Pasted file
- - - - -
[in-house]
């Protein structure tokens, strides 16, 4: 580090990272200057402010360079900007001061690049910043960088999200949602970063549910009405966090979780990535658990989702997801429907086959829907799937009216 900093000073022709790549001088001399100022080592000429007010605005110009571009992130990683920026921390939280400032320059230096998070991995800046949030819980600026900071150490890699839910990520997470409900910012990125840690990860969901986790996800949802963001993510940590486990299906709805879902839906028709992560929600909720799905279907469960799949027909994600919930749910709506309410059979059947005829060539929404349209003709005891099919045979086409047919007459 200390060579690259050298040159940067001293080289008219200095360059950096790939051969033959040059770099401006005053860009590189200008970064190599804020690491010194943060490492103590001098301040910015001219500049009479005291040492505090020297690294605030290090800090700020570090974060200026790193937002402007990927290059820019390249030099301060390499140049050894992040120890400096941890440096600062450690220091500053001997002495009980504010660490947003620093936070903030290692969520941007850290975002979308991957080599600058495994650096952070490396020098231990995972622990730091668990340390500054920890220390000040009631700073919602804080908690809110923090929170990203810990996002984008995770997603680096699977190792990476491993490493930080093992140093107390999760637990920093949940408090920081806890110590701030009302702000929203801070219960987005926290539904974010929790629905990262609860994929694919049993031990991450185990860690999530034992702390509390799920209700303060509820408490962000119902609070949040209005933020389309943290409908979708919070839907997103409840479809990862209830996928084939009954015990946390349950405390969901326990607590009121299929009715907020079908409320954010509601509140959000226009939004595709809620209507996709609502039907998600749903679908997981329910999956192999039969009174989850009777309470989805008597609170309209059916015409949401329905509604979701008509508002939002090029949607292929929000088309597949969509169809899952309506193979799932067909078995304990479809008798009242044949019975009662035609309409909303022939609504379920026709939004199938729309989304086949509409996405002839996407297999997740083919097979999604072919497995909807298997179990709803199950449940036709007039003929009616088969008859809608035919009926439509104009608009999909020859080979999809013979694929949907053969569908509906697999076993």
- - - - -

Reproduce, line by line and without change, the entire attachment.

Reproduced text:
[in-house]
């Protein structure tokens, strides 16, 4: 580090990272200057402010360079900007001061690049910043960088999200949602970063549910009405966090979780990535658990989702997801429907086959829907799937009216 900093000073022709790549001088001399100022080592000429007010605005110009571009992130990683920026921390939280400032320059230096998070991995800046949030819980600026900071150490890699839910990520997470409900910012990125840690990860969901986790996800949802963001993510940590486990299906709805879902839906028709992560929600909720799905279907469960799949027909994600919930749910709506309410059979059947005829060539929404349209003709005891099919045979086409047919007459 200390060579690259050298040159940067001293080289008219200095360059950096790939051969033959040059770099401006005053860009590189200008970064190599804020690491010194943060490492103590001098301040910015001219500049009479005291040492505090020297690294605030290090800090700020570090974060200026790193937002402007990927290059820019390249030099301060390499140049050894992040120890400096941890440096600062450690220091500053001997002495009980504010660490947003620093936070903030290692969520941007850290975002979308991957080599600058495994650096952070490396020098231990995972622990730091668990340390500054920890220390000040009631700073919602804080908690809110923090929170990203810990996002984008995770997603680096699977190792990476491993490493930080093992140093107390999760637990920093949940408090920081806890110590701030009302702000929203801070219960987005926290539904974010929790629905990262609860994929694919049993031990991450185990860690999530034992702390509390799920209700303060509820408490962000119902609070949040209005933020389309943290409908979708919070839907997103409840479809990862209830996928084939009954015990946390349950405390969901326990607590009121299929009715907020079908409320954010509601509140959000226009939004595709809620209507996709609502039907998600749903679908997981329910999956192999039969009174989850009777309470989805008597609170309209059916015409949401329905509604979701008509508002939002090029949607292929929000088309597949969509169809899952309506193979799932067909078995304990479809008798009242044949019975009662035609309409909303022939609504379920026709939004199938729309989304086949509409996405002839996407297999997740083919097979999604072919497995909807298997179990709803199950449940036709007039003929009616088969008859809608035919009926439509104009608009999909020859080979999809013979694929949907053969569908509906697999076993």